Should Ko run, it opens up the possibility that he could spark a new movement towards building a new political party. Though that is purely speculative at this point, it would be a very worrying development for the DPP. While keeping Ko in office in Taipei would not absolutely stop him launching a presidential run, it would complicate his campaign.

Photo Credit:丁守中粉絲團
Ting Shou-chung is the KMT's leading candidate for mayor. The caption reads: 'Accept no compromise, fight for the pride of Taipei.'

The other reason put forward is that in 2014, backed by DPP support, Ko won a resounding victory. The theory runs that if the DPP ran their own candidate it could siphon votes away from Ko and give the KMT a greater chance of winning. Currently, however, in three-way polling Ko leads the leading KMT primary candidate Ting Shou-chung (丁守中) by double-digits and the DPP’s Yao by about 30 percent.

But should Mayor Ko get into serious trouble between now and election day, that math could change – and in KMT-heavy Taipei they would be the most likely beneficiaries.

However, Taipei voters have overlooked his previous gaffes, which include telling reporters that he would sell a gift watch from the British transport minister for scrap, calling Hong Kong a "small boring island" and comparing members of Rotary Club International to fat sheep.

The local Taipei DPP politicians demanding their own candidate largely have two issues with Ko. Much of it is simply local political conflicts with the mayor. The other is Ko’s middle-of-the-road (by Taipei standards) comments on KMT heroes of the authoritarian era such as Chiang Ching-kuo (蔣經國) and his more moderate (and diplomatically flexible) comments on China relations and Taiwan identity. These positions infuriate segments of the DPP base both locally and nationally, who have drawn something of a red line in the sand over the issue of “Taiwan values” that they repeatedly want him to take a firm, DPP-sounding stand on. Already seen as moderate – too moderate for some –Tsai will need to consider her base and relations with her own party in Taipei, that is largely unified on the issue.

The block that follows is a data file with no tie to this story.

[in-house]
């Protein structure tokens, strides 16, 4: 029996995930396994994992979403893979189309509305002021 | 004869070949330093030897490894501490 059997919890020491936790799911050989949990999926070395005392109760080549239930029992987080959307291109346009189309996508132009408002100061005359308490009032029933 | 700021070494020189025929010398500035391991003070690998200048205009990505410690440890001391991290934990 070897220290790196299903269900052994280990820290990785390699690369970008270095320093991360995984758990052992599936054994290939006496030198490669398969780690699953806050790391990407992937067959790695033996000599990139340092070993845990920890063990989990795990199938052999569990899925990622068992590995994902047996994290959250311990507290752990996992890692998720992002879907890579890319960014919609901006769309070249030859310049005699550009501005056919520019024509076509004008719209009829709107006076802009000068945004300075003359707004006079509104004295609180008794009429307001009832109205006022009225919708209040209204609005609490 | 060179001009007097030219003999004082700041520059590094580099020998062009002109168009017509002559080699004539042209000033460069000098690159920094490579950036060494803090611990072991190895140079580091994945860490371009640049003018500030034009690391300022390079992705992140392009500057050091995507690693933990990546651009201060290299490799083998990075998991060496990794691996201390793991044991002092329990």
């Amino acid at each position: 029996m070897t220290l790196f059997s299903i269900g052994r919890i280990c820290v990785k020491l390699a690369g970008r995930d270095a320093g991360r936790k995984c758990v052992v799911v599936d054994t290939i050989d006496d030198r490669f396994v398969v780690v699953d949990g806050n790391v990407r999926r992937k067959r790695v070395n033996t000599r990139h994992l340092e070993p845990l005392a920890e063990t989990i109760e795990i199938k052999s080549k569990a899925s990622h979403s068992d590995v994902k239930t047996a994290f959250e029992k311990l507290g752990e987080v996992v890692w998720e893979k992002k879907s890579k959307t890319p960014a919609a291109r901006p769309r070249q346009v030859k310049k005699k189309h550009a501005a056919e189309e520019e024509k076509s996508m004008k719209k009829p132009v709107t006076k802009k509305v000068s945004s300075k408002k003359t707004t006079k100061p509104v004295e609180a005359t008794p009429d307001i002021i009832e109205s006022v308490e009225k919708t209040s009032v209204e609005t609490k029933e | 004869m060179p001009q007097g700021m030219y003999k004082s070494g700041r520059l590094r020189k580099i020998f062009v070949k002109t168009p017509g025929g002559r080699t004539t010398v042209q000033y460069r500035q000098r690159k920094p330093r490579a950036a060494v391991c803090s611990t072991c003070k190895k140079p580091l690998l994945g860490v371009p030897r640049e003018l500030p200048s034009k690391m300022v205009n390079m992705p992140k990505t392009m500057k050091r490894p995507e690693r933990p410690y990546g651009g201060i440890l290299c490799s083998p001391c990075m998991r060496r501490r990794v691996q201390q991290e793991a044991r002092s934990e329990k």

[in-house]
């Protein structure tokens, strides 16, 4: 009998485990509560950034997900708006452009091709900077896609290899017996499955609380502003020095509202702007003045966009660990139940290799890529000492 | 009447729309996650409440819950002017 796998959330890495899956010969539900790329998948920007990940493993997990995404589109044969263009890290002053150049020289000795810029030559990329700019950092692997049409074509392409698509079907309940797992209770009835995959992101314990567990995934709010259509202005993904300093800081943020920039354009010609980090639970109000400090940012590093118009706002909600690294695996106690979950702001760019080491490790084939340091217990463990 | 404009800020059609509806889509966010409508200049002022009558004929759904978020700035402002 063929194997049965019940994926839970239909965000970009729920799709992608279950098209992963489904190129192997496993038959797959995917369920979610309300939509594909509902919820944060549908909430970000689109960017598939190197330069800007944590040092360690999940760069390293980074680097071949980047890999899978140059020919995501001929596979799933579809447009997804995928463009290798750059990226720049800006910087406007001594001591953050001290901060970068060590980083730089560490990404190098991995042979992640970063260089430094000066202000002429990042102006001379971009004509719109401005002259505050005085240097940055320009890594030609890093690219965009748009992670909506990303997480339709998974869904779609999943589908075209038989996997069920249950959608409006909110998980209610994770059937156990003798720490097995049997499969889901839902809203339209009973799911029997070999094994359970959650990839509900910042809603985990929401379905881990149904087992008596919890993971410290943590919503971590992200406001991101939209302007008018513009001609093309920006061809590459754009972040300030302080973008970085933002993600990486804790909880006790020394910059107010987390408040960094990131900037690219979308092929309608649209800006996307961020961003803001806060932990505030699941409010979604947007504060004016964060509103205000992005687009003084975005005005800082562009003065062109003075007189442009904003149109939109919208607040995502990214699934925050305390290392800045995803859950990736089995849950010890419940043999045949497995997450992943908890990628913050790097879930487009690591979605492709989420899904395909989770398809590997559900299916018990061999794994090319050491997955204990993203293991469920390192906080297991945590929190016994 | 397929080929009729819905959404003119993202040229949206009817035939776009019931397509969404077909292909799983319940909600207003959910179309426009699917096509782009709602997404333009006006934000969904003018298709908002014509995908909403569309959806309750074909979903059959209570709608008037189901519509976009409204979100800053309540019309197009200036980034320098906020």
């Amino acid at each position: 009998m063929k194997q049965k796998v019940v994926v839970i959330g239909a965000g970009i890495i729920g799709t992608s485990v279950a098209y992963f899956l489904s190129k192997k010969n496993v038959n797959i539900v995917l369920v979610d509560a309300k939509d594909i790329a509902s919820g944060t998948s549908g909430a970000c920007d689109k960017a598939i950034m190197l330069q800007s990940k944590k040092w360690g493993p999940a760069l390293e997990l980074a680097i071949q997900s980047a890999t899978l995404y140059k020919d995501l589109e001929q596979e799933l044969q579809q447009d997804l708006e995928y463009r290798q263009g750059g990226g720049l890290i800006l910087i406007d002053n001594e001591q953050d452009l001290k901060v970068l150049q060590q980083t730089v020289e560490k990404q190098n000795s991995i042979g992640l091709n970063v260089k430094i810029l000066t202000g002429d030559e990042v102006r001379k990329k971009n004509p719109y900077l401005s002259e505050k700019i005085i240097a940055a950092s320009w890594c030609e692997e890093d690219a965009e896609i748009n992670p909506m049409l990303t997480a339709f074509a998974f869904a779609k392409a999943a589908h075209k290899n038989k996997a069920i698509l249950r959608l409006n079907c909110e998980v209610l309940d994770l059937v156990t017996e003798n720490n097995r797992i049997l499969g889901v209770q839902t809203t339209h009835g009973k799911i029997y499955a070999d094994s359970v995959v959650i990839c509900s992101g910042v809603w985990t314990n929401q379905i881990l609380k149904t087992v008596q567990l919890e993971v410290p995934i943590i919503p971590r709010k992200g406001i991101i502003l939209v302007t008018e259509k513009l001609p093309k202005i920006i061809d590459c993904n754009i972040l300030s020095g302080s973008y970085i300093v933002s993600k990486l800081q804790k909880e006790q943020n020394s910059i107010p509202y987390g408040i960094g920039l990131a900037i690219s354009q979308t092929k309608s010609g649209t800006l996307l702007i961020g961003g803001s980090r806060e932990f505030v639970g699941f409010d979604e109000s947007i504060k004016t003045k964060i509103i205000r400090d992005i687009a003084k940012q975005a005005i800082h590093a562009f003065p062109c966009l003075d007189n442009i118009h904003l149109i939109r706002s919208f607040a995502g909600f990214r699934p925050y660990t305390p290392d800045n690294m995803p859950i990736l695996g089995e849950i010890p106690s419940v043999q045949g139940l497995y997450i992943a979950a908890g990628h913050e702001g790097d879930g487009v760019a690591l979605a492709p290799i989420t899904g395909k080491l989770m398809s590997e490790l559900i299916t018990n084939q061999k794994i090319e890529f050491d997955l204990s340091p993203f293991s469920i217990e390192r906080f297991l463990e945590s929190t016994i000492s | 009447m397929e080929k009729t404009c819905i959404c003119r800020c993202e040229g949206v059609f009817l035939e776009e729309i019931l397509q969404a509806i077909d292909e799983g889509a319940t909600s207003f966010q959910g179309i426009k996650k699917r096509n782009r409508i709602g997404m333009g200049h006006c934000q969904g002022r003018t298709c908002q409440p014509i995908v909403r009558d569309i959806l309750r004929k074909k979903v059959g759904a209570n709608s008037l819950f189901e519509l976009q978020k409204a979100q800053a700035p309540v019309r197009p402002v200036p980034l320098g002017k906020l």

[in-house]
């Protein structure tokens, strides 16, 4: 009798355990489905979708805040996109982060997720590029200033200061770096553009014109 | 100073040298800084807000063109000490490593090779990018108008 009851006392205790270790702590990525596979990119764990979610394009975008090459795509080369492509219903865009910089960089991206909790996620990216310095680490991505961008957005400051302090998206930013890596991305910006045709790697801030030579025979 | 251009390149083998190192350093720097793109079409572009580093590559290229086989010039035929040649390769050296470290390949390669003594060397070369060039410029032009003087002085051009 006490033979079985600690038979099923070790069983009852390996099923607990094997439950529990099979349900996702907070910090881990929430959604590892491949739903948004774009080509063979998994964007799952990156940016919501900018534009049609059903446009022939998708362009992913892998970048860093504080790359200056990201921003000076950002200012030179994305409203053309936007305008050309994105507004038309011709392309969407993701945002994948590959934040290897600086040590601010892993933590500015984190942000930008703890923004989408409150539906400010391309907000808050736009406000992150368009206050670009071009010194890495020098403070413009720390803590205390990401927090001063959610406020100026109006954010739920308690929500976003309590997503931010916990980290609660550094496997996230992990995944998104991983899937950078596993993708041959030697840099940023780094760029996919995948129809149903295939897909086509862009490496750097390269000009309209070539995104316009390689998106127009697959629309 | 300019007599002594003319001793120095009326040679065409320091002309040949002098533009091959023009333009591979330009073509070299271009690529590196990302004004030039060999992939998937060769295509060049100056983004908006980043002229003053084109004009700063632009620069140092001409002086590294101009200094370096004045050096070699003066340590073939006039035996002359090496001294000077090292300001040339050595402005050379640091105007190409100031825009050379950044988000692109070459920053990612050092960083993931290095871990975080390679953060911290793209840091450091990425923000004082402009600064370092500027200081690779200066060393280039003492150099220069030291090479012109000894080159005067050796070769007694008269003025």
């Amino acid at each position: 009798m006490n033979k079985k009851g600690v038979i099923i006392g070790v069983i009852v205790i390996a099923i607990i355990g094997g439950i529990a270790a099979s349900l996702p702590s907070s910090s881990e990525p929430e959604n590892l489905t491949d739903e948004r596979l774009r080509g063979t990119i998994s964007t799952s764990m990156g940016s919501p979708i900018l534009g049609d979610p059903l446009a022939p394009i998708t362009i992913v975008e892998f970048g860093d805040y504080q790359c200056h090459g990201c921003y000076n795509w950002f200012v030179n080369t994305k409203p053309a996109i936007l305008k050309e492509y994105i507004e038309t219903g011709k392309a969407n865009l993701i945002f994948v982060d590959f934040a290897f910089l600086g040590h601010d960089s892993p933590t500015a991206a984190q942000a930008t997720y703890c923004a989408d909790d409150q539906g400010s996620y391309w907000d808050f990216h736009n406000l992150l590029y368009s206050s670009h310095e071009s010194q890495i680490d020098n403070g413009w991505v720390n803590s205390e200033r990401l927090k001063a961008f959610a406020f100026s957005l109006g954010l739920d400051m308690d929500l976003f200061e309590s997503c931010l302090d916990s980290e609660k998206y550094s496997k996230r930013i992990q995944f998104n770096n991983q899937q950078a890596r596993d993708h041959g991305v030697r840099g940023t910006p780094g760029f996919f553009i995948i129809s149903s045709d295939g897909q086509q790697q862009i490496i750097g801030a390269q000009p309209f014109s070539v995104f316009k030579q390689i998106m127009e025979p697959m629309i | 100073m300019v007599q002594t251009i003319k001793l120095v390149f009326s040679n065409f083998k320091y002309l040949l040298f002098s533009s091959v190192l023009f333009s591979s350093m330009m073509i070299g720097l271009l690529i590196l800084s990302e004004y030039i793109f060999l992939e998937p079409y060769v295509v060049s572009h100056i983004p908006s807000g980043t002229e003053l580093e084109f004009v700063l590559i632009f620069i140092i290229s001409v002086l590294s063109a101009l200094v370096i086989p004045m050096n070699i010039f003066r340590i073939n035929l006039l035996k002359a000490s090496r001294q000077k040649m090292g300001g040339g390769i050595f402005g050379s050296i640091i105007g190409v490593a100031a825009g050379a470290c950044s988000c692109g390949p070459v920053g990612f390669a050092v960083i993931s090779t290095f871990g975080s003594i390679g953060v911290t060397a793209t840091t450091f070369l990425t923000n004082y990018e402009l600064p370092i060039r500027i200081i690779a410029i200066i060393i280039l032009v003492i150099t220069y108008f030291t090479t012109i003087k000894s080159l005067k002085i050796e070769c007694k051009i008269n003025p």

Ko's gaffes include calling Hong Kong a "small boring island" and comparing members of Rotary Club International to fat sheep.

There is, however, something very surprising I haven’t seen publicly commented on that may be (or should be) a factor internally in the party: a closer look at the numbers in the last five to six polls in a two-way race between Ko and the KMT’s Ting shows Ko’s lead at 10.4 percent versus 15 percent in a three-way race.

Even more curious is where Yao is taking the votes from: mostly from the KMT’s Ting at an average of 9 percent and only taking an average of 5 percent from Ko’s base. However, though poll numbers vary, all the polls are fairly consistent in this respect – Yao is taking more votes from Ting than Ko.

One reason the DPP’s Yao might take more votes from the KMT’s Ting is that moderate DPP voters dislike Ko, and given a two-way race they would vote against the incumbent mayor Ko, but given a DPP candidate they would vote with their party.

Another possibility is that having both DPP and KMT challengers boosts Ko’s credibility as an independent, keeping some voters loyal to Ko over Ting, who is a lackluster candidate that has failed repeatedly in past mayoral runs.

From a strategic perspective, the DPP may be in a stronger position to both fend off the KMT taking Taipei and a prospective Ko presidential challenge by running a candidate for mayor. From the KMT’s perspective, they should be hoping the DPP backs Ko.